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Adverse Events Following Immunization for COVID-19

Reporting Adverse Events Following Immunization (AEFIs)

When a patient, resident or health care worker experiences or observes an adverse event following vaccination, immunizing staff and physicians have a legal obligation as per The Public Health Act, 1994 to report the event to the medical health officer within a certain time frame, depending on the severity of the event. COVID-19 vaccine related AEFIs can be reported by calling HealthLine 811. If you were immunized by a pharmacist report your AEFI to the pharmacist.

AEFIs are reported in order to:

  • continuously monitor the safety of marketed vaccines in Canada;
  • identify increases in the frequency or severity of previously identified vaccine-related reactions;
  • identify previously unknown AEFIs that could possibly be related to a vaccine;
  • identify areas that require further investigation and/or research; and
  • provide timely information on AEFI reporting profiles for vaccines marketed in Canada that can help inform immunization-related decisions.

Summary of Adverse Events Following Immunization (AEFIs) for COVID-19 in Saskatchewan

Adverse Events Following Immunization Questions and Answers

What is an Adverse Event Following Immunization (AEFI)?

An AEFI is any untoward medical occurrence that follows immunization but that does not necessarily have a causal relationship with the administration of the vaccine. Specific criteria must be met to define the events as true adverse events, and there must be no coexisting condition that could explain the reaction that occurs.

What are potential reactions from the COVID-19 immunization?

Symptoms are categorized as either local, systemic, neurological or other reactions.

Local reactions are related to injection site pain, swelling, or redness whereas systemic reactions are usually non-specific and can include tiredness, headache, muscle pain, joint pain, chills or fever. Enlarged lymph nodes (swollen glands) that last for several days may also occur. Other reactions may include thrombosis or thrombocytopenia (i.e. blood clots or low platelet count).

The severity of a local or systemic reaction can vary. Mild reactions can be "expected" and do not require reporting. Unexpected and/or serious reactions must be reported, and an assessment and recommendation by a medical health officer must take place prior to providing further immunizations.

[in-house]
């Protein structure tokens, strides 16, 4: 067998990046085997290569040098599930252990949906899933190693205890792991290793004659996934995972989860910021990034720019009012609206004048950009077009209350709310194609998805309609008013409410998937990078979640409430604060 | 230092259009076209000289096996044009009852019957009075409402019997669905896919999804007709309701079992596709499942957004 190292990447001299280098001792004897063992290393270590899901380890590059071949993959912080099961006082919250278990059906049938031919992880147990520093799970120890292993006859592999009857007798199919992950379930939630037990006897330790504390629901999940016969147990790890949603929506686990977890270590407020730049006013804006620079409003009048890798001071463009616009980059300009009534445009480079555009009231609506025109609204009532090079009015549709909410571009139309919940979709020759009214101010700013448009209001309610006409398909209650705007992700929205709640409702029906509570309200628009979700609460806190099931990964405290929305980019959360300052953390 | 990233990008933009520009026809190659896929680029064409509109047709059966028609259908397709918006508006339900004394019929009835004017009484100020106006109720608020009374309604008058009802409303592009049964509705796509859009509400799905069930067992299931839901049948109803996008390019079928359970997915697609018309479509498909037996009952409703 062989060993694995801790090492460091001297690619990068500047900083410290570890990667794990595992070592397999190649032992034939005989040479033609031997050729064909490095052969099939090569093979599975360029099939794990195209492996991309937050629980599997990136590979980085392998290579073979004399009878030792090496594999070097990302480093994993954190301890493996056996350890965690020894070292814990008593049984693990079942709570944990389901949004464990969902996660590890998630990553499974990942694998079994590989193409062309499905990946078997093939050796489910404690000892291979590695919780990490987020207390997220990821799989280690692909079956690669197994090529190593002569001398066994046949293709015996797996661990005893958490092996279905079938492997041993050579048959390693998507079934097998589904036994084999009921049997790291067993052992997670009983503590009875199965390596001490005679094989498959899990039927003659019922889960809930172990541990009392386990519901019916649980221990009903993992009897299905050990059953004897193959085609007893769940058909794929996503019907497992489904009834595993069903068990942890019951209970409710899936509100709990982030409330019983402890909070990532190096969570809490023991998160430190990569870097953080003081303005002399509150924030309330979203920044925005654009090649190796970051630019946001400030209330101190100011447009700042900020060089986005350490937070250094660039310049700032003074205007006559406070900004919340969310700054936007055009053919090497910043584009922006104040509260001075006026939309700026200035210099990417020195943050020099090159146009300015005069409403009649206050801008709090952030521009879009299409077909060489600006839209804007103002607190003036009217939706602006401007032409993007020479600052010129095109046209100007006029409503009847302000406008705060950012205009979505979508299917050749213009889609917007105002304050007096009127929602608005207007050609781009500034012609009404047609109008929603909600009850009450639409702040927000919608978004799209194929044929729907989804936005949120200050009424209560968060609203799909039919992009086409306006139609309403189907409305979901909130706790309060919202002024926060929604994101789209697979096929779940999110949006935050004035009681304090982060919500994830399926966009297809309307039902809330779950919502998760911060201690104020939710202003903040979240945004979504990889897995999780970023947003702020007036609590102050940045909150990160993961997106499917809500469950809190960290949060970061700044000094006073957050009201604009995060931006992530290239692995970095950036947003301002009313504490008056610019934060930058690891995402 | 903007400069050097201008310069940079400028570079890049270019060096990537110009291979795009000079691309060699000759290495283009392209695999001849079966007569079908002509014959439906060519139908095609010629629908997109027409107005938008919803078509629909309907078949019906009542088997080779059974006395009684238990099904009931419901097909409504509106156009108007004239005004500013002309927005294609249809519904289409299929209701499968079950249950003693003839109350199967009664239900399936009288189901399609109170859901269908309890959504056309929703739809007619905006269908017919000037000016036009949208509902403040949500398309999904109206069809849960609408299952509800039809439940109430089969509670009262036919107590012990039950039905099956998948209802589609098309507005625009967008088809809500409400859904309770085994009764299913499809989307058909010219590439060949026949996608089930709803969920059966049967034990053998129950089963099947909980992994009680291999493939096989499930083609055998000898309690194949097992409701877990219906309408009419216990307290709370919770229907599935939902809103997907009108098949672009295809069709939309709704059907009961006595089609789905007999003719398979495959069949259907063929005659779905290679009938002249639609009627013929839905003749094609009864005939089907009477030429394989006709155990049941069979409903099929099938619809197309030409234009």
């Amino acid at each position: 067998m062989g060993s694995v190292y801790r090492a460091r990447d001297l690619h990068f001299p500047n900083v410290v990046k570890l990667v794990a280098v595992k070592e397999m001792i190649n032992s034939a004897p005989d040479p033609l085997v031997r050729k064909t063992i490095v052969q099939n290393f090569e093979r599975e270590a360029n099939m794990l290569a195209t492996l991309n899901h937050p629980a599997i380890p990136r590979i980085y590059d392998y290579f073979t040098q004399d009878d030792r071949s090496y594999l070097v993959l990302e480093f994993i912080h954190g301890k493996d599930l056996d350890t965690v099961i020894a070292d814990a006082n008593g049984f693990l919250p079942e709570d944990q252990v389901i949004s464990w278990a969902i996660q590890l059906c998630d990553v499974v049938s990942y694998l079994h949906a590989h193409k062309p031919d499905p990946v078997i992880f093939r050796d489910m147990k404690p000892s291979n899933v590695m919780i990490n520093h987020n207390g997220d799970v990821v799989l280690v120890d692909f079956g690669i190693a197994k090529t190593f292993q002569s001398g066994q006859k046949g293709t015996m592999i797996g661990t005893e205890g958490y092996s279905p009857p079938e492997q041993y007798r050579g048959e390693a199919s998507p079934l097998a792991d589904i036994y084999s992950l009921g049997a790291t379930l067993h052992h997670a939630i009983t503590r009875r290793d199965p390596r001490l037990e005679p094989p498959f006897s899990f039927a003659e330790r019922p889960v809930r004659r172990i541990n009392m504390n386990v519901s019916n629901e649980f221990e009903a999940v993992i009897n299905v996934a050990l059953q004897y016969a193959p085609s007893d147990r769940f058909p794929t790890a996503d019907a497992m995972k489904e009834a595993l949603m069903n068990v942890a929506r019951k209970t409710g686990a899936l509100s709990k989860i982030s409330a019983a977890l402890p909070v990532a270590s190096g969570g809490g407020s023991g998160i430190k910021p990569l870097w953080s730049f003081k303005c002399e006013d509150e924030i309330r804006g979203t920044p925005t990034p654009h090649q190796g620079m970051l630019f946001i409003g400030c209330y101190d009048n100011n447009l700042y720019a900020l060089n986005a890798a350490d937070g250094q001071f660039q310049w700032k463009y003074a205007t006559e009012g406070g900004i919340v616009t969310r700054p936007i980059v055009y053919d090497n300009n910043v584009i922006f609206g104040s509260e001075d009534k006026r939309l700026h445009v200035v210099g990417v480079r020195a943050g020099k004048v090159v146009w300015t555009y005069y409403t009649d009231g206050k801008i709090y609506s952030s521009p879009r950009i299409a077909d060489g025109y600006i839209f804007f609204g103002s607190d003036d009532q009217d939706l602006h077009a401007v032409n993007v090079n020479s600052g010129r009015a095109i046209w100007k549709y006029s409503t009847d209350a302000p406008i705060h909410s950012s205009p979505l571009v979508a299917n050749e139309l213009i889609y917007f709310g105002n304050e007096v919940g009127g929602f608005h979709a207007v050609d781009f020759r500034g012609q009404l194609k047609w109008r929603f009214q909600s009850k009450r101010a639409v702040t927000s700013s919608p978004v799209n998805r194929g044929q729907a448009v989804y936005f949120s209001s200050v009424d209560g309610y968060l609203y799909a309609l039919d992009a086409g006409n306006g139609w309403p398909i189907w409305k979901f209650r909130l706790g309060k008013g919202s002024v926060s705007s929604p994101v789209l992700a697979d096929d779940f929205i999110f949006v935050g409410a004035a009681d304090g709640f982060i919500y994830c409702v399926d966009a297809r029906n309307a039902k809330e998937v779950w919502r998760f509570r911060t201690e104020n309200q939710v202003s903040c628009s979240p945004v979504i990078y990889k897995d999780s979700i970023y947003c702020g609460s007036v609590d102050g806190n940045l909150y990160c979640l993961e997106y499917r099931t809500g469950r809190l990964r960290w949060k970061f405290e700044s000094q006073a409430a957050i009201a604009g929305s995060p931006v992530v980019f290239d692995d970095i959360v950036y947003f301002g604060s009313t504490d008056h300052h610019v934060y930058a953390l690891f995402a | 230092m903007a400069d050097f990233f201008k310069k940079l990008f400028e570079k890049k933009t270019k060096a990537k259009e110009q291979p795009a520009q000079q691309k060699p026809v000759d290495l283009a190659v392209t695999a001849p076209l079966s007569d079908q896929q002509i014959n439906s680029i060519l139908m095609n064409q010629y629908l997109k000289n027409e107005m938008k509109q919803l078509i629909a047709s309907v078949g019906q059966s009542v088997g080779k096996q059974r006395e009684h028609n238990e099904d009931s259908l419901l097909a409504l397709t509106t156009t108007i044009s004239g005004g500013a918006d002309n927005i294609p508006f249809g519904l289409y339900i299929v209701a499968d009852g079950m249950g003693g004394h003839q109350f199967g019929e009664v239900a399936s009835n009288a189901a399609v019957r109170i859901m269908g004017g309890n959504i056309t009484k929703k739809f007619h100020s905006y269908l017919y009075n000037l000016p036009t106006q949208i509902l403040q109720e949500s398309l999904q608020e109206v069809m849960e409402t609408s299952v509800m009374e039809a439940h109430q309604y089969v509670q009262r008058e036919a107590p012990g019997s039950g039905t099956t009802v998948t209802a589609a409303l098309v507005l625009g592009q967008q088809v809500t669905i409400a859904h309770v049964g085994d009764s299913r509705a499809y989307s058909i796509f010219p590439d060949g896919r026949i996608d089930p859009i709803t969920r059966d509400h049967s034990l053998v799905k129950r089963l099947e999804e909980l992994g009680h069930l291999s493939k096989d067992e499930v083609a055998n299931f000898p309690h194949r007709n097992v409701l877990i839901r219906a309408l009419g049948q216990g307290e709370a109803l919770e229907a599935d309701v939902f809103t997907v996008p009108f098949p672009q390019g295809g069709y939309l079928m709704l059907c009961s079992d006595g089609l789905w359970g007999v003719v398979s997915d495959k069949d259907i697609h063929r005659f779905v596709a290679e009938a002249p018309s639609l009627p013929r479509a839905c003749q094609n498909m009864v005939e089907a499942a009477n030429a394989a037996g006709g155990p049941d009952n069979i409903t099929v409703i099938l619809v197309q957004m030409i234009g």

A serious AEFI is one that results in hospitalization or a prolongation of an existing hospitalization, or permanent disability/incapacity, is life threatening or results in death.

Serious side-effects after receiving the vaccine are rare. However, should you develop any serious symptoms or symptoms that could be an allergic reaction, call 9-1-1 right away. Symptoms of an allergic reaction include:

  • Hives (bumps on the skin that are often very itchy)
  • Swelling of the face, tongue or throat
  • Difficulty breathing

If you have any concerns about the symptoms you develop after receiving the vaccine, call 811. If you received your vaccine from a pharmacist, please consult them first when possible.

What happens when an AEFI is reported?

When an AEFI is reported Public Health may follow-up with you to collect more information and complete an AEFI report form, if appropriate, which will then be sent to the local medical health officer (MHO). The MHO reviews the report and if there is any recommended follow up, you will be contacted with those recommendations.

On both a provincial and national level these reports are anonymized and then reviewed to identify any unusual concerns. These reports are vital to ensure the safety of all vaccination programs in Canada.

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